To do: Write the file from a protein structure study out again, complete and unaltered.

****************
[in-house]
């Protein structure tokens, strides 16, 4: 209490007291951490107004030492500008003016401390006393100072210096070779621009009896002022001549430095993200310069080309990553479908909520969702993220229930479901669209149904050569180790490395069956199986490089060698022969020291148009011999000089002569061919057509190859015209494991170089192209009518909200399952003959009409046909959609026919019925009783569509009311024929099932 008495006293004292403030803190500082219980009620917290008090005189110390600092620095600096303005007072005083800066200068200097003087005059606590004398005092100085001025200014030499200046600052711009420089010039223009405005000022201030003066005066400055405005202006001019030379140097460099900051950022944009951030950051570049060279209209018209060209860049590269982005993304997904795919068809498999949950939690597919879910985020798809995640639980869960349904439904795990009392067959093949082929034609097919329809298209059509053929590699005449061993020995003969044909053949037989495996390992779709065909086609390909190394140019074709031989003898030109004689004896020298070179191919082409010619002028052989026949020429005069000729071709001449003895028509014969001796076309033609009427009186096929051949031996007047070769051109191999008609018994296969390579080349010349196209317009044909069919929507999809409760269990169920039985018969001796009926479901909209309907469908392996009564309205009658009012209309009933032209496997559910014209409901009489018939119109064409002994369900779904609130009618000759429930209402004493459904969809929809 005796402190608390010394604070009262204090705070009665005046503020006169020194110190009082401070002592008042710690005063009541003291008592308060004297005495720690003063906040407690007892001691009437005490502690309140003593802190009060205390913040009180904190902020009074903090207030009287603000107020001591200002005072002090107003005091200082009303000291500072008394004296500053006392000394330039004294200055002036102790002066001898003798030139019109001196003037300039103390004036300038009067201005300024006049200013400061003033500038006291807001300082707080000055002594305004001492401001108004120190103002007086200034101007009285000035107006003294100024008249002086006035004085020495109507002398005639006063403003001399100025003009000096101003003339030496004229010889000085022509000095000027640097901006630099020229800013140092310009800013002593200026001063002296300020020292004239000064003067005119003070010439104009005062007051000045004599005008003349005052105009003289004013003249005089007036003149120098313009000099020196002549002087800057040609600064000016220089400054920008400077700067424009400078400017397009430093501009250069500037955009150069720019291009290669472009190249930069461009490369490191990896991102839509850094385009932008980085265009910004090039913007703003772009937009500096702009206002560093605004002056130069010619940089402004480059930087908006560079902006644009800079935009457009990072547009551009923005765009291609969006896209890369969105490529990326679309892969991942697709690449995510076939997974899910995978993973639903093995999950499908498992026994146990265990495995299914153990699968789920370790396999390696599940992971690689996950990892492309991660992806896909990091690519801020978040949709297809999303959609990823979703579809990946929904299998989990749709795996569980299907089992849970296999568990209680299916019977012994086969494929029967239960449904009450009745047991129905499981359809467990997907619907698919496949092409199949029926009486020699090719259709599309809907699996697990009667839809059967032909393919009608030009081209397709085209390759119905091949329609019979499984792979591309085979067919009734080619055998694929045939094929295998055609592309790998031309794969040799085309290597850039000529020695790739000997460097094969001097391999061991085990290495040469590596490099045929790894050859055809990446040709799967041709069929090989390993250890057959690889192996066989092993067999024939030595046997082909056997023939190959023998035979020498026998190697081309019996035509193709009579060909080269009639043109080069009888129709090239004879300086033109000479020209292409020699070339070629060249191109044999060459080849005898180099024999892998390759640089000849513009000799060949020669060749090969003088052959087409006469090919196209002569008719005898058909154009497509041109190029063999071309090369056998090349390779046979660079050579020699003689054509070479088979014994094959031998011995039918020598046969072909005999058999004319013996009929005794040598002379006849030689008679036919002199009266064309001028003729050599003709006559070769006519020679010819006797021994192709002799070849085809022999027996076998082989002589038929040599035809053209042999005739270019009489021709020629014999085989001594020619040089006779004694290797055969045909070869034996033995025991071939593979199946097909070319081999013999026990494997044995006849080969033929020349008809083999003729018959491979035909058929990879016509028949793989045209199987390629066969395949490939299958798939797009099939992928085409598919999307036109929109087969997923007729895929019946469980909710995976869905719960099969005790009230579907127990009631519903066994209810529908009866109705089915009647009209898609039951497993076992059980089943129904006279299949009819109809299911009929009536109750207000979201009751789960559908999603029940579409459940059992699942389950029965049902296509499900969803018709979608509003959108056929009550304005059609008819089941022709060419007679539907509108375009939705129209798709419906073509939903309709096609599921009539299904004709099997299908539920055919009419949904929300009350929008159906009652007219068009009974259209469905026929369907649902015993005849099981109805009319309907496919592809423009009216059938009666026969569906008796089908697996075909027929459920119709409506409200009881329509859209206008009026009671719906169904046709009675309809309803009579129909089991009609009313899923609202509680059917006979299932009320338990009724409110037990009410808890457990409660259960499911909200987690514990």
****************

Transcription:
[in-house]
């Protein structure tokens, strides 16, 4: 209490007291951490107004030492500008003016401390006393100072210096070779621009009896002022001549430095993200310069080309990553479908909520969702993220229930479901669209149904050569180790490395069956199986490089060698022969020291148009011999000089002569061919057509190859015209494991170089192209009518909200399952003959009409046909959609026919019925009783569509009311024929099932 008495006293004292403030803190500082219980009620917290008090005189110390600092620095600096303005007072005083800066200068200097003087005059606590004398005092100085001025200014030499200046600052711009420089010039223009405005000022201030003066005066400055405005202006001019030379140097460099900051950022944009951030950051570049060279209209018209060209860049590269982005993304997904795919068809498999949950939690597919879910985020798809995640639980869960349904439904795990009392067959093949082929034609097919329809298209059509053929590699005449061993020995003969044909053949037989495996390992779709065909086609390909190394140019074709031989003898030109004689004896020298070179191919082409010619002028052989026949020429005069000729071709001449003895028509014969001796076309033609009427009186096929051949031996007047070769051109191999008609018994296969390579080349010349196209317009044909069919929507999809409760269990169920039985018969001796009926479901909209309907469908392996009564309205009658009012209309009933032209496997559910014209409901009489018939119109064409002994369900779904609130009618000759429930209402004493459904969809929809 005796402190608390010394604070009262204090705070009665005046503020006169020194110190009082401070002592008042710690005063009541003291008592308060004297005495720690003063906040407690007892001691009437005490502690309140003593802190009060205390913040009180904190902020009074903090207030009287603000107020001591200002005072002090107003005091200082009303000291500072008394004296500053006392000394330039004294200055002036102790002066001898003798030139019109001196003037300039103390004036300038009067201005300024006049200013400061003033500038006291807001300082707080000055002594305004001492401001108004120190103002007086200034101007009285000035107006003294100024008249002086006035004085020495109507002398005639006063403003001399100025003009000096101003003339030496004229010889000085022509000095000027640097901006630099020229800013140092310009800013002593200026001063002296300020020292004239000064003067005119003070010439104009005062007051000045004599005008003349005052105009003289004013003249005089007036003149120098313009000099020196002549002087800057040609600064000016220089400054920008400077700067424009400078400017397009430093501009250069500037955009150069720019291009290669472009190249930069461009490369490191990896991102839509850094385009932008980085265009910004090039913007703003772009937009500096702009206002560093605004002056130069010619940089402004480059930087908006560079902006644009800079935009457009990072547009551009923005765009291609969006896209890369969105490529990326679309892969991942697709690449995510076939997974899910995978993973639903093995999950499908498992026994146990265990495995299914153990699968789920370790396999390696599940992971690689996950990892492309991660992806896909990091690519801020978040949709297809999303959609990823979703579809990946929904299998989990749709795996569980299907089992849970296999568990209680299916019977012994086969494929029967239960449904009450009745047991129905499981359809467990997907619907698919496949092409199949029926009486020699090719259709599309809907699996697990009667839809059967032909393919009608030009081209397709085209390759119905091949329609019979499984792979591309085979067919009734080619055998694929045939094929295998055609592309790998031309794969040799085309290597850039000529020695790739000997460097094969001097391999061991085990290495040469590596490099045929790894050859055809990446040709799967041709069929090989390993250890057959690889192996066989092993067999024939030595046997082909056997023939190959023998035979020498026998190697081309019996035509193709009579060909080269009639043109080069009888129709090239004879300086033109000479020209292409020699070339070629060249191109044999060459080849005898180099024999892998390759640089000849513009000799060949020669060749090969003088052959087409006469090919196209002569008719005898058909154009497509041109190029063999071309090369056998090349390779046979660079050579020699003689054509070479088979014994094959031998011995039918020598046969072909005999058999004319013996009929005794040598002379006849030689008679036919002199009266064309001028003729050599003709006559070769006519020679010819006797021994192709002799070849085809022999027996076998082989002589038929040599035809053209042999005739270019009489021709020629014999085989001594020619040089006779004694290797055969045909070869034996033995025991071939593979199946097909070319081999013999026990494997044995006849080969033929020349008809083999003729018959491979035909058929990879016509028949793989045209199987390629066969395949490939299958798939797009099939992928085409598919999307036109929109087969997923007729895929019946469980909710995976869905719960099969005790009230579907127990009631519903066994209810529908009866109705089915009647009209898609039951497993076992059980089943129904006279299949009819109809299911009929009536109750207000979201009751789960559908999603029940579409459940059992699942389950029965049902296509499900969803018709979608509003959108056929009550304005059609008819089941022709060419007679539907509108375009939705129209798709419906073509939903309709096609599921009539299904004709099997299908539920055919009419949904929300009350929008159906009652007219068009009974259209469905026929369907649902015993005849099981109805009319309907496919592809423009009216059938009666026969569906008796089908697996075909027929459920119709409506409200009881329509859209206008009026009671719906169904046709009675309809309803009579129909089991009609009313899923609202509680059917006979299932009320338990009724409110037990009410808890457990409660259960499911909200987690514990």